Review - Death of a Salesman at the Young Vic
This review of Death of a Salesman is from the Young Vic production. The play will transfer to the West End later in 2019, click here to find out more.
London's informal Arthur Miller season in The Cut, SE1 - which has seen The American Clock and currently All My Sons playing consecutively at the Old Vic - now reaches its peak with a searing, sensational new production of Death of a Salesman at the Young Vic. In an earlier age, when David Thacker presided over this theatre (from 1984-1993), Miller was virtually the house playwright here - as Thacker's biography has it, he has directed more plays by Miller than any other director in the world.
But his productions didn't look or sound like this. Just as director Marianne Elliott (who co-directs here with Miranda Cromwell) made us recently see Sondheim and Furth's 1970 Broadway musical Company through brand-new eyes by re-casting the lead role of singleton Bobby as Bobbie, we are now invited to view Death of a Salesman as the portrait of a 63-year-old black man undergoing a breakdown as he faces the hard truth-telling of what his life has become and amounted to. It's a blistering awakening.
And changing the race of the play's title character and his family both changes everything AND nothing. The play's the same; the players are not. And so you see the story completely afresh. Of course, you could say that there are likely to be different economic tensions at play, and certainly different ways in which this salesman might have been treated as he made his way visiting his territory in New England.
But then the production is both colour-specific in its casting of this family, but colour-blind in the way other characters approach him and his family: his Boston mistress is white, so is his kindly neighbour and less-than-kindly boss.
Yet it's a production that proves two unassailable facts: first, it underlines the absolute universality and reach of Miller's story; but secondly it attests to the power of performance and gives some stunning black actors access to roles that have been historically denied to them.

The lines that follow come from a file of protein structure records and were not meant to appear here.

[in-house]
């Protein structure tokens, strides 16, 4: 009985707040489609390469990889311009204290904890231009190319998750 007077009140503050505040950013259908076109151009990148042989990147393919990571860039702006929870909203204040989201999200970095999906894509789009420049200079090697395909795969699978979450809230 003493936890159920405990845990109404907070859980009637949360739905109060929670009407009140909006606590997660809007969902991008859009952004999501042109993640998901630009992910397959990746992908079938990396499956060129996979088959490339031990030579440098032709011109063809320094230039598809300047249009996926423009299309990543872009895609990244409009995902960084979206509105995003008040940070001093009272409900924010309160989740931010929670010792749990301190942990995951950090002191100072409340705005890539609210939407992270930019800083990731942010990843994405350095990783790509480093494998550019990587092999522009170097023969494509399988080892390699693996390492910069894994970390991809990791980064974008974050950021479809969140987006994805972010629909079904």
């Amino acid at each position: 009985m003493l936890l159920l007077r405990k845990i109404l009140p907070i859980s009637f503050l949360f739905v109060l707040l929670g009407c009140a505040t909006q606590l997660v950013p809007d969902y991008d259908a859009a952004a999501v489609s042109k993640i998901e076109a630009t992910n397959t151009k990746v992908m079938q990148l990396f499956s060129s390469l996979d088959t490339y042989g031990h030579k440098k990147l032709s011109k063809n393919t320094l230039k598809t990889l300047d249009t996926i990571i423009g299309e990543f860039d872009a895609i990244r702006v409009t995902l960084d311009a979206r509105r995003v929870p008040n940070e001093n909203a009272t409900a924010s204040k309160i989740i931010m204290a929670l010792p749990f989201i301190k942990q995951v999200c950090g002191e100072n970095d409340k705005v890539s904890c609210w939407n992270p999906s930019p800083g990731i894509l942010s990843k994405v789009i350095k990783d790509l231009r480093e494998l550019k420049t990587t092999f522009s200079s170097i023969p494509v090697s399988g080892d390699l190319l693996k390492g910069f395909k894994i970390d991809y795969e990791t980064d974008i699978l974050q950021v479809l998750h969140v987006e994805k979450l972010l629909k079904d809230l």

Not everyone thinks that this is appropriate: the late August Wilson, probably the greatest black American playwright of the last century, said in 1996, "To mount an all-black production of a Death of a Salesman or any other play conceived for white actors as an investigation of the human condition through the specifics of white culture is to deny us our own humanity, our own history, and the need to make our own investigations from the cultural ground on which we stand as black Americans. It is an assault on our presence, and our difficult but honourable history in America; and it is an insult to our intelligence, our playwrights, and our many and varied contributions to the society and the world at large."
Yet watching this shattering production at the Young Vic - now the first major London producing theatre to be run by a person of colour, Kwame Kwei-Armah - invites another consideration: that great stories, superbly acted, speak to us all.
American screen and stage actor Wendell Pierce's Willy Loman is heartbreaking to watch as his life crumbles around him and he is powerless to stop it; Sharon D Clarke is a tower of support and resilience as his wife Linda (and of course, if you have this powerhouse singer in your cast, it makes sense to have her sing, too - which she does with a gospel spiritual by musical director Femi Temowo that is both soaring and haunting).
Also magnificent are Arinze Kene and Martin Imhangbe as their sons Biff and Happy; and its lovely to see two veterans from Company, Jennifer Saayeng and Matthew Seaton-Young in the company, too.
This is not the first time a contemporary American classic has been made-over like this - an all-black version of Cat on a Hot Tin Roof was previously staged in West End in 2009, and Talawa Theatre Company have also done an all-black version of Miller's All My Sons - but this ferociously powerful production is a thrilling rediscovery of a very familiar play.
Photo credit: Brinkhoff-Mogenburg